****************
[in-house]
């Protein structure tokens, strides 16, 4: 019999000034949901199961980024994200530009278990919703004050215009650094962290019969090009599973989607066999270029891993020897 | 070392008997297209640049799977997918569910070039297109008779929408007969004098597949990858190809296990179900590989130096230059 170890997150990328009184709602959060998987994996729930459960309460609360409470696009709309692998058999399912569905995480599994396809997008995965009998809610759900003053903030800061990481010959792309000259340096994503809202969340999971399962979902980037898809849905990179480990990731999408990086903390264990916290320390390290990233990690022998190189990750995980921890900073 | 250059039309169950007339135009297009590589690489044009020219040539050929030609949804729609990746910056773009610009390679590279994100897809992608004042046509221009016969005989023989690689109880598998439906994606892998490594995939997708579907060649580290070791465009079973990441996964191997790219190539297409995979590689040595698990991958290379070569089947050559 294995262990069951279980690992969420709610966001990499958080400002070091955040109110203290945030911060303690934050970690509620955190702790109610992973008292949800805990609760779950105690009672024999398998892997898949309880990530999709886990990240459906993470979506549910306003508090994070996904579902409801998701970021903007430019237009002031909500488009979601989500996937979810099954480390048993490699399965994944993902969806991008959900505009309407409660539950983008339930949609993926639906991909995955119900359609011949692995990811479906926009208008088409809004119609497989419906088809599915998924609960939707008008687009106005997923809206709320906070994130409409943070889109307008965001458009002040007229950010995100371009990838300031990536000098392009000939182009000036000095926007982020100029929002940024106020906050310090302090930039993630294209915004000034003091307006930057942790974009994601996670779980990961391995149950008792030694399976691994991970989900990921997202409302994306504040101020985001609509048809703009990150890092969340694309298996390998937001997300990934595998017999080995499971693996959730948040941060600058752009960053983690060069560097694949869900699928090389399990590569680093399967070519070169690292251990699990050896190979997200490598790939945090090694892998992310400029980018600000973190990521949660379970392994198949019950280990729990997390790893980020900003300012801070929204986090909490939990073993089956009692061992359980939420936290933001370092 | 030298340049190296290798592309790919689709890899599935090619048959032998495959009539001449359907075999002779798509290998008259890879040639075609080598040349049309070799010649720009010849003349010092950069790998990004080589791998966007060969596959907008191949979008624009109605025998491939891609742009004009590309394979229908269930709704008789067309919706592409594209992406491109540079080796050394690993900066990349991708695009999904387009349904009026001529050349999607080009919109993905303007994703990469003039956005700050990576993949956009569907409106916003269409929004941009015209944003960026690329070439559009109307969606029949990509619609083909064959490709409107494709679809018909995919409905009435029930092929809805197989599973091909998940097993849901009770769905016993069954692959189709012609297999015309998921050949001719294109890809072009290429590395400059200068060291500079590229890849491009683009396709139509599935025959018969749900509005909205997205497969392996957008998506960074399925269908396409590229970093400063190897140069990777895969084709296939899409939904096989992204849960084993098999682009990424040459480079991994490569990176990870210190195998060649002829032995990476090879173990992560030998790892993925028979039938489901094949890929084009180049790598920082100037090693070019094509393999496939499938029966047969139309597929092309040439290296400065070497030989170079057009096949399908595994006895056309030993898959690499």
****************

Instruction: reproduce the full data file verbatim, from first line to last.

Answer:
[in-house]
């Protein structure tokens, strides 16, 4: 019999000034949901199961980024994200530009278990919703004050215009650094962290019969090009599973989607066999270029891993020897 | 070392008997297209640049799977997918569910070039297109008779929408007969004098597949990858190809296990179900590989130096230059 170890997150990328009184709602959060998987994996729930459960309460609360409470696009709309692998058999399912569905995480599994396809997008995965009998809610759900003053903030800061990481010959792309000259340096994503809202969340999971399962979902980037898809849905990179480990990731999408990086903390264990916290320390390290990233990690022998190189990750995980921890900073 | 250059039309169950007339135009297009590589690489044009020219040539050929030609949804729609990746910056773009610009390679590279994100897809992608004042046509221009016969005989023989690689109880598998439906994606892998490594995939997708579907060649580290070791465009079973990441996964191997790219190539297409995979590689040595698990991958290379070569089947050559 294995262990069951279980690992969420709610966001990499958080400002070091955040109110203290945030911060303690934050970690509620955190702790109610992973008292949800805990609760779950105690009672024999398998892997898949309880990530999709886990990240459906993470979506549910306003508090994070996904579902409801998701970021903007430019237009002031909500488009979601989500996937979810099954480390048993490699399965994944993902969806991008959900505009309407409660539950983008339930949609993926639906991909995955119900359609011949692995990811479906926009208008088409809004119609497989419906088809599915998924609960939707008008687009106005997923809206709320906070994130409409943070889109307008965001458009002040007229950010995100371009990838300031990536000098392009000939182009000036000095926007982020100029929002940024106020906050310090302090930039993630294209915004000034003091307006930057942790974009994601996670779980990961391995149950008792030694399976691994991970989900990921997202409302994306504040101020985001609509048809703009990150890092969340694309298996390998937001997300990934595998017999080995499971693996959730948040941060600058752009960053983690060069560097694949869900699928090389399990590569680093399967070519070169690292251990699990050896190979997200490598790939945090090694892998992310400029980018600000973190990521949660379970392994198949019950280990729990997390790893980020900003300012801070929204986090909490939990073993089956009692061992359980939420936290933001370092 | 030298340049190296290798592309790919689709890899599935090619048959032998495959009539001449359907075999002779798509290998008259890879040639075609080598040349049309070799010649720009010849003349010092950069790998990004080589791998966007060969596959907008191949979008624009109605025998491939891609742009004009590309394979229908269930709704008789067309919706592409594209992406491109540079080796050394690993900066990349991708695009999904387009349904009026001529050349999607080009919109993905303007994703990469003039956005700050990576993949956009569907409106916003269409929004941009015209944003960026690329070439559009109307969606029949990509619609083909064959490709409107494709679809018909995919409905009435029930092929809805197989599973091909998940097993849901009770769905016993069954692959189709012609297999015309998921050949001719294109890809072009290429590395400059200068060291500079590229890849491009683009396709139509599935025959018969749900509005909205997205497969392996957008998506960074399925269908396409590229970093400063190897140069990777895969084709296939899409939904096989992204849960084993098999682009990424040459480079991994490569990176990870210190195998060649002829032995990476090879173990992560030998790892993925028979039938489901094949890929084009180049790598920082100037090693070019094509393999496939499938029966047969139309597929092309040439290296400065070497030989170079057009096949399908595994006895056309030993898959690499």